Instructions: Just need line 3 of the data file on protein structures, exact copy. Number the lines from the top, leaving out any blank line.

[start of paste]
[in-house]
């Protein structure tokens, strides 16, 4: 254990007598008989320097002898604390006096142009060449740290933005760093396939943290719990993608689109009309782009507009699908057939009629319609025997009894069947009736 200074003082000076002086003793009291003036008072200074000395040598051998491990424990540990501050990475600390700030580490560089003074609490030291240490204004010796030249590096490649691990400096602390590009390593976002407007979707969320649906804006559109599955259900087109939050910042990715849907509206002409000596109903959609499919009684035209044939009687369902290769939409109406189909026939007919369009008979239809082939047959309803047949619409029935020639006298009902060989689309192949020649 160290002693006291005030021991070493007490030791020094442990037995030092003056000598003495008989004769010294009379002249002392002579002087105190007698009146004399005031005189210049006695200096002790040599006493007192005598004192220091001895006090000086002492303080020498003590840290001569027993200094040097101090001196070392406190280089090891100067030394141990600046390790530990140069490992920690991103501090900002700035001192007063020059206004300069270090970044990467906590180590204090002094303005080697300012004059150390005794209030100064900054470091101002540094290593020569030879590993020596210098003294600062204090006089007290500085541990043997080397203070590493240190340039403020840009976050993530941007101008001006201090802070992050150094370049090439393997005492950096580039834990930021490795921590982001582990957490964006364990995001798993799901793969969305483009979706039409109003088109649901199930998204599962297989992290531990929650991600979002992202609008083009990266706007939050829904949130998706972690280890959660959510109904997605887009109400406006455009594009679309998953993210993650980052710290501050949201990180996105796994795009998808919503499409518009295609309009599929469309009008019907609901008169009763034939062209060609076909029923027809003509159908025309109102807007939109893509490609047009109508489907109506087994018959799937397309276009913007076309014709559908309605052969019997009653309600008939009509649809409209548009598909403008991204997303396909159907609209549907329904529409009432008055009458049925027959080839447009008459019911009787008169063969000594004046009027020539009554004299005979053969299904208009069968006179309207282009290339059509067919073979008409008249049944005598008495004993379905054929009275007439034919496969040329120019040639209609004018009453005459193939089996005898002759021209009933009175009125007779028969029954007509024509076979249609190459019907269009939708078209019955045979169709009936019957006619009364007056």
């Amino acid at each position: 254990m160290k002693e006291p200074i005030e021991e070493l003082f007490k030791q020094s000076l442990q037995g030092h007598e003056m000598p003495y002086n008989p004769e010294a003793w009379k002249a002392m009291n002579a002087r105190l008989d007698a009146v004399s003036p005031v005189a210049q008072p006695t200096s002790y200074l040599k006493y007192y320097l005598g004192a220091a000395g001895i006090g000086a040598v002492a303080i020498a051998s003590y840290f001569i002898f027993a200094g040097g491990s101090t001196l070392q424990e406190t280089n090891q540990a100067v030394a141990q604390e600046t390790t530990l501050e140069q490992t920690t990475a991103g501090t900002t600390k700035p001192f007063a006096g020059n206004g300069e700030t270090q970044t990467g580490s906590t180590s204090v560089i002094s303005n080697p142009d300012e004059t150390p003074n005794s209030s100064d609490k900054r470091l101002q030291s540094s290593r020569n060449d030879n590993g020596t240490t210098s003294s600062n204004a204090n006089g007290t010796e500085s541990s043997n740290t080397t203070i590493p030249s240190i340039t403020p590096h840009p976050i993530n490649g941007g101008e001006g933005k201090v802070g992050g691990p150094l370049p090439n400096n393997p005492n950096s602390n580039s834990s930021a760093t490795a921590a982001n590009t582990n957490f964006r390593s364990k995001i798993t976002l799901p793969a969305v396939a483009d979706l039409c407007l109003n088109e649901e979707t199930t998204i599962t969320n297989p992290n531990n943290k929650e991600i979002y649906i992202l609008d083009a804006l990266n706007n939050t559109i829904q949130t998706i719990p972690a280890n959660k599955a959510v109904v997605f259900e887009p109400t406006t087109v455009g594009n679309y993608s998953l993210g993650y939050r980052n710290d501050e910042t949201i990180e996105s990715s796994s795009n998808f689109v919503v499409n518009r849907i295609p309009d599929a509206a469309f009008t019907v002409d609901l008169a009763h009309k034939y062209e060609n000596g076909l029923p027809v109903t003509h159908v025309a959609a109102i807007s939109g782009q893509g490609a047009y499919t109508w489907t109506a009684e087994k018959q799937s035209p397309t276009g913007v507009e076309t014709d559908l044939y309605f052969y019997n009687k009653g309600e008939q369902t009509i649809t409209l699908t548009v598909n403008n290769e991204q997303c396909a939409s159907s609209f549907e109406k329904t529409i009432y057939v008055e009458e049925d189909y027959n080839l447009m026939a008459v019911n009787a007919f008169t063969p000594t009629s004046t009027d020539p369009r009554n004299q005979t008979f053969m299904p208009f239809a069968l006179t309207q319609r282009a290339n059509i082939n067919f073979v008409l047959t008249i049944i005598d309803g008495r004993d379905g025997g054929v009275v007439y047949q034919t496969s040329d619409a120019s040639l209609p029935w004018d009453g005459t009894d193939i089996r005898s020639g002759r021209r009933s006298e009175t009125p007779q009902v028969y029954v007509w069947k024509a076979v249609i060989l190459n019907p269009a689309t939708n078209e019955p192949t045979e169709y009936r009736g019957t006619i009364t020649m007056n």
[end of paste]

């Amino acid at each position: 254990m160290k002693e006291p200074i005030e021991e070493l003082f007490k030791q020094s000076l442990q037995g030092h007598e003056m000598p003495y002086n008989p004769e010294a003793w009379k002249a002392m009291n002579a002087r105190l008989d007698a009146v004399s003036p005031v005189a210049q008072p006695t200096s002790y200074l040599k006493y007192y320097l005598g004192a220091a000395g001895i006090g000086a040598v002492a303080i020498a051998s003590y840290f001569i002898f027993a200094g040097g491990s101090t001196l070392q424990e406190t280089n090891q540990a100067v030394a141990q604390e600046t390790t530990l501050e140069q490992t920690t990475a991103g501090t900002t600390k700035p001192f007063a006096g020059n206004g300069e700030t270090q970044t990467g580490s906590t180590s204090v560089i002094s303005n080697p142009d300012e004059t150390p003074n005794s209030s100064d609490k900054r470091l101002q030291s540094s290593r020569n060449d030879n590993g020596t240490t210098s003294s600062n204004a204090n006089g007290t010796e500085s541990s043997n740290t080397t203070i590493p030249s240190i340039t403020p590096h840009p976050i993530n490649g941007g101008e001006g933005k201090v802070g992050g691990p150094l370049p090439n400096n393997p005492n950096s602390n580039s834990s930021a760093t490795a921590a982001n590009t582990n957490f964006r390593s364990k995001i798993t976002l799901p793969a969305v396939a483009d979706l039409c407007l109003n088109e649901e979707t199930t998204i599962t969320n297989p992290n531990n943290k929650e991600i979002y649906i992202l609008d083009a804006l990266n706007n939050t559109i829904q949130t998706i719990p972690a280890n959660k599955a959510v109904v997605f259900e887009p109400t406006t087109v455009g594009n679309y993608s998953l993210g993650y939050r980052n710290d501050e910042t949201i990180e996105s990715s796994s795009n998808f689109v919503v499409n518009r849907i295609p309009d599929a509206a469309f009008t019907v002409d609901l008169a009763h009309k034939y062209e060609n000596g076909l029923p027809v109903t003509h159908v025309a959609a109102i807007s939109g782009q893509g490609a047009y499919t109508w489907t109506a009684e087994k018959q799937s035209p397309t276009g913007v507009e076309t014709d559908l044939y309605f052969y019997n009687k009653g309600e008939q369902t009509i649809t409209l699908t548009v598909n403008n290769e991204q997303c396909a939409s159907s609209f549907e109406k329904t529409i009432y057939v008055e009458e049925d189909y027959n080839l447009m026939a008459v019911n009787a007919f008169t063969p000594t009629s004046t009027d020539p369009r009554n004299q005979t008979f053969m299904p208009f239809a069968l006179t309207q319609r282009a290339n059509i082939n067919f073979v008409l047959t008249i049944i005598d309803g008495r004993d379905g025997g054929v009275v007439y047949q034919t496969s040329d619409a120019s040639l209609p029935w004018d009453g005459t009894d193939i089996r005898s020639g002759r021209r009933s006298e009175t009125p007779q009902v028969y029954v007509w069947k024509a076979v249609i060989l190459n019907p269009a689309t939708n078209e019955p192949t045979e169709y009936r009736g019957t006619i009364t020649m007056n």